HIV in Australia

The rate of newly diagnosed HIV infections in Australia has risen by 10% in 12 months – the largest increase in 20 years, a new report shows. The data is outlined in the Kirby Institute’s Australia Annual Surveillance Report, was released recently at the Australasian HIV/AIDS Conference 2013 in Darwin.

Last year, 1,253 cases of HIV were diagnosed, with unprotected sex among men the most common mode of transmission. There has been a small increase in the number of new diagnosis since 1999 when there were 719 new diagnoses.

The report shows that over the past four years, two-thirds (67%) of new HIV diagnoses have occurred among men who have sex with men, 25% were attributed to heterosexual contact and 2% to injecting drug use.

The number of new diagnoses has been gradually increasing over the past 14 years, from 719 cases in 1999.


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1 comment on “HIV in Australia”

  1. Pete Reply

    I am shocked and amazed at these numbers.
    What on earth are the organisations who are supposed to lower the rate of infections, and are funded to do this, doing?
    I think this rise in infection numbers does not include results from recent rapid HIV testing, because these test have only been introduced this year. is this correct?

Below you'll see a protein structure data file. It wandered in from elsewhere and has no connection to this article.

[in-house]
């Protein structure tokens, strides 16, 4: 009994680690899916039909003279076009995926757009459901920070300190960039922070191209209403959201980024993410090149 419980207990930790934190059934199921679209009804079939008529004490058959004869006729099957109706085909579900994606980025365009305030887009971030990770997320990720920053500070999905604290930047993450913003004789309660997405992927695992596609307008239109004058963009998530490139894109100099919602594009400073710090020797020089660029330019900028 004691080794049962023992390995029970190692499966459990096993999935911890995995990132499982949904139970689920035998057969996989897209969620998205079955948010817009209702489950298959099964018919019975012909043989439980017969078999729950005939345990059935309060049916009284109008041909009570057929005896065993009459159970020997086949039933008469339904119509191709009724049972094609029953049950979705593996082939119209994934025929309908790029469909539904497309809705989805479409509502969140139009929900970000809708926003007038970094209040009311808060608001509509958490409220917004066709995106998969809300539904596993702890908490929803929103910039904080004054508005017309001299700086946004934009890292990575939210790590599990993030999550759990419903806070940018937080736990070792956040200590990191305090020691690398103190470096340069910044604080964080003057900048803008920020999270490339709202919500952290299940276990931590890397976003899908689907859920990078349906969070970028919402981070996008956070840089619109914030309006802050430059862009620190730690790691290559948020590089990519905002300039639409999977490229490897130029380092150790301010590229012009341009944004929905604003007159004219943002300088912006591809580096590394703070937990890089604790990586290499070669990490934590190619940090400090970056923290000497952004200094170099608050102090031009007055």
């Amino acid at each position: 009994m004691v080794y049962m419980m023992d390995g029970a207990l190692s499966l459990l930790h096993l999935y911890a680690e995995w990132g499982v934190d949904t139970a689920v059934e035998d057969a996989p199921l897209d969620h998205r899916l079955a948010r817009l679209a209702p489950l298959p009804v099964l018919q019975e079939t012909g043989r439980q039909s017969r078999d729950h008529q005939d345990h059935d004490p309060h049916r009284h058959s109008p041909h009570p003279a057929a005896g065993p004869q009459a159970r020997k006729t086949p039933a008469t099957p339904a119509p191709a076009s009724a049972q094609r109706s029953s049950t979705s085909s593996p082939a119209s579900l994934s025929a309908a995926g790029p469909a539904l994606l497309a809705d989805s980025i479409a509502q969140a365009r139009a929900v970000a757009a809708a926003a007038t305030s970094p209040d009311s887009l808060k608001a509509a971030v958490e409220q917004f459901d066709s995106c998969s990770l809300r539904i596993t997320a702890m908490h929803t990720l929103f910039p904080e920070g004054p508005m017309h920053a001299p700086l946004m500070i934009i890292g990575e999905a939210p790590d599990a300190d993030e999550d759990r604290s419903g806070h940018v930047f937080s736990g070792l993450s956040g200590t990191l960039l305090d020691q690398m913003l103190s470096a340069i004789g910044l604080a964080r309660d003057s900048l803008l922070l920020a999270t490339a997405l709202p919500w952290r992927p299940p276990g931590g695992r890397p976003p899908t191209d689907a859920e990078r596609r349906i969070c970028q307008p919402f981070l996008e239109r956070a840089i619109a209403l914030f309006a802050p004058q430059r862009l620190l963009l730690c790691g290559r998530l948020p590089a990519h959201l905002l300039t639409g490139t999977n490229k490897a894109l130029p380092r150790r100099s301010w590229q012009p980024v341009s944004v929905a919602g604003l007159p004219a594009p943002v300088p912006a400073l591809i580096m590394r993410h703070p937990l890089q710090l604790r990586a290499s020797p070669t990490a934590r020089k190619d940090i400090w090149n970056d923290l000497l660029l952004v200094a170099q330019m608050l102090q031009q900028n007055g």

So we could be looking at even more people sentenced to a life of daily medications, side effects and other related medical conditions ( depression, muscle wastage, high cholesterol levels etc etc) and added costs to the weekly budget due to this.
    Pozhet is doing a great job of educating heterosexuals and supporting positive straights like me, but what on earth are these other organisations doing?
    Worshops on how to cruise for sex online?
    Social events at Sex on Premises venues?
    I think it’s time they got out of the cocktail bars and stopped networking to further their own careers and actually did some work.
    Or stop their funding and employ people who actually have some ideas on how to lower the rate of infections.

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